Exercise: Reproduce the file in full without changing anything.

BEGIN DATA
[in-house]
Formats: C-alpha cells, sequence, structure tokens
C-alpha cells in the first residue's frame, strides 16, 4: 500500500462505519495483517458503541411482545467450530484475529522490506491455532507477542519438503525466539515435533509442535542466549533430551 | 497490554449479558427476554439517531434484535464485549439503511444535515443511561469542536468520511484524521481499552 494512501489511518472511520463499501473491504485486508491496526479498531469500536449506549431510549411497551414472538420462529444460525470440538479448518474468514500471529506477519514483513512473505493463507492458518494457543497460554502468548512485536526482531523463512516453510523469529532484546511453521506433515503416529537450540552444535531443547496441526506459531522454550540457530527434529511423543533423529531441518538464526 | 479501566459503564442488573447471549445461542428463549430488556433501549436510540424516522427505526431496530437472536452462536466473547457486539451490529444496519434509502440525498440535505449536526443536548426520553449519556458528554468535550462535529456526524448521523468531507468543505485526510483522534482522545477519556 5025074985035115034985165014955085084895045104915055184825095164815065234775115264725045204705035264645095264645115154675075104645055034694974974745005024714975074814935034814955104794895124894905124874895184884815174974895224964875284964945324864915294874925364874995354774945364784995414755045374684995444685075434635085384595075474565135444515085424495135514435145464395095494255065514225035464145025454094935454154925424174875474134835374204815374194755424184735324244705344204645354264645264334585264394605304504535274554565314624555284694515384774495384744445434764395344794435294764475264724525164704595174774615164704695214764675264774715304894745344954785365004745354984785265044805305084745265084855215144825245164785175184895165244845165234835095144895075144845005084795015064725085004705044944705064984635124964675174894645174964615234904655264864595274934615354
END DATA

[in-house]
Formats: C-alpha cells, sequence, structure tokens
C-alpha cells in the first residue's frame, strides 16, 4: 500500500462505519495483517458503541411482545467450530484475529522490506491455532507477542519438503525466539515435533509442535542466549533430551 | 497490554449479558427476554439517531434484535464485549439503511444535515443511561469542536468520511484524521481499552 494512501489511518472511520463499501473491504485486508491496526479498531469500536449506549431510549411497551414472538420462529444460525470440538479448518474468514500471529506477519514483513512473505493463507492458518494457543497460554502468548512485536526482531523463512516453510523469529532484546511453521506433515503416529537450540552444535531443547496441526506459531522454550540457530527434529511423543533423529531441518538464526 | 479501566459503564442488573447471549445461542428463549430488556433501549436510540424516522427505526431496530437472536452462536466473547457486539451490529444496519434509502440525498440535505449536526443536548426520553449519556458528554468535550462535529456526524448521523468531507468543505485526510483522534482522545477519556 5025074985035115034985165014955085084895045104915055184825095164815065234775115264725045204705035264645095264645115154675075104645055034694974974745005024714975074814935034814955104794895124894905124874895184884815174974895224964875284964945324864915294874925364874995354774945364784995414755045374684995444685075434635085384595075474565135444515085424495135514435145464395095494255065514225035464145025454094935454154925424174875474134835374204815374194755424184735324244705344204645354264645264334585264394605304504535274554565314624555284694515384774495384744445434764395344794435294764475264724525164704595174774615164704695214764675264774715304894745344954785365004745354984785265044805305084745265084855215144825245164785175184895165244845165234835095144895075144845005084795015064725085004705044944705064984635124964675174894645174964615234904655264864595274934615354